SHOW SIDEBAR
The Art of Gabbeh Rugs of SW Iran

CONTEMPORARY, YET DIRECTLY ROOTED IN OLD CULTURES



The word "gabbeh" translates from the Persian, meaning raw, natural, uncut. The tale told by gabbeh rugs is as simple as their appearance. These simple rugs, usually with just one or two principle colours and little if any decoration, were originally woven as sleeping mats, particularly by the Qashqai tribes of the Zagros mountains in South West Iran. Weaving them was usually the preserve of women, perhaps for the comfort of their men, shepherding their flocks in what could be extremely cold nights in the desert.


They were ‘discovered’ around the 1970s and soon the best original examples were swallowed up by collectors. But the rugs almost immediately woven to replace them from the resources of an old but still active weaving tradition, retained much of the same charm and quality. This was partly because Iranian weavers held to the old ways and a few continue to do so. Though old skills and ways are everywhere diminishing, here they are alive still.

 


A renowned Iranian Sculptor, Parviz Tanavoli, himself collected gabbeh rugs, travelling and recording the culture as he went. His exhibitions of gabbeh rugs enthused European and American taste and inspired an Iranian designer poroducer Gholamreza Zollanvari to develop new more contemporary designs for the market. There has been a torrent of excellent copies and look-alikes since then may have raised a few eyebrows in the Zollanvari studio but you can’t patent every good idea!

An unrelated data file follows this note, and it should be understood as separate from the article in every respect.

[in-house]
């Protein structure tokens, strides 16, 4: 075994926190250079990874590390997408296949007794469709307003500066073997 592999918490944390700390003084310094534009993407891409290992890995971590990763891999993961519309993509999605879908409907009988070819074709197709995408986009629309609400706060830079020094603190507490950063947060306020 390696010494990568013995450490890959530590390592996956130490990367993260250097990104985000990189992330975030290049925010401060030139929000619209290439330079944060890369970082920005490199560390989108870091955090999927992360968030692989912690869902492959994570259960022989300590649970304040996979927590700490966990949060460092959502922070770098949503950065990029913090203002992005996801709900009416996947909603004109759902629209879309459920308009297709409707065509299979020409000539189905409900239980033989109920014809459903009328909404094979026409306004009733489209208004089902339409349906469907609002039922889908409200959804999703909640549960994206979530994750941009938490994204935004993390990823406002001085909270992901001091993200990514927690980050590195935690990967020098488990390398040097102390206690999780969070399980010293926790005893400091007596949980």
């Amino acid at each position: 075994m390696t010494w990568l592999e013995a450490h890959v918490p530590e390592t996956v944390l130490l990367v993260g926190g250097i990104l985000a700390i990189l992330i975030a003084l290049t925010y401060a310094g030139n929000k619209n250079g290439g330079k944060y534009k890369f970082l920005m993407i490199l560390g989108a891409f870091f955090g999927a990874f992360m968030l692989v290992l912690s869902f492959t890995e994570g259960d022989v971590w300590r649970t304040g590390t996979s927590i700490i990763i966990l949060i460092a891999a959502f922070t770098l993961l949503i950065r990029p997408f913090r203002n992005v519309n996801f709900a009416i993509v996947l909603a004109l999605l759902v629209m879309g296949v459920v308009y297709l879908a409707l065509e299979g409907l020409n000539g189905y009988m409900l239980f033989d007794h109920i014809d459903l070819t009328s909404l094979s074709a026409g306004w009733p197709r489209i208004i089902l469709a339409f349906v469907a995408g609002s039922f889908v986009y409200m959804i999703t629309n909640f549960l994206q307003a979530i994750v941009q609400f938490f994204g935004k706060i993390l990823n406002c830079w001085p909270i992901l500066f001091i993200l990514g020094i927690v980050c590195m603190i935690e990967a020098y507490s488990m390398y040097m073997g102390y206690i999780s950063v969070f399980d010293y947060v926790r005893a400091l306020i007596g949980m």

The gabbeh carpets and rugs in our collection at The Nomads Tent mostly come from the same Qashqai and Luri weavers that have woven such rugs for generations. Some are from Afghanistan showing the idea has travelled across borders which is true across the rug weaving world.

They are woven from hand spun wool, often finer than the early desert sleeping mats. The colours, often spectacularly deep and rich, are from vegetable and other natural dyes. The wool is taken from the dying plant and dispersed among village and nomadic weavers out in the valleys and mountains.

 

 

 

 

 

The finished rugs are brought down for washing and finishing to the lovely city of Shiraz. From there they are taken to the bazaar where we can make selections, and be sure that the old trusted trade routes will bring them safely to our shop in Edinburgh.

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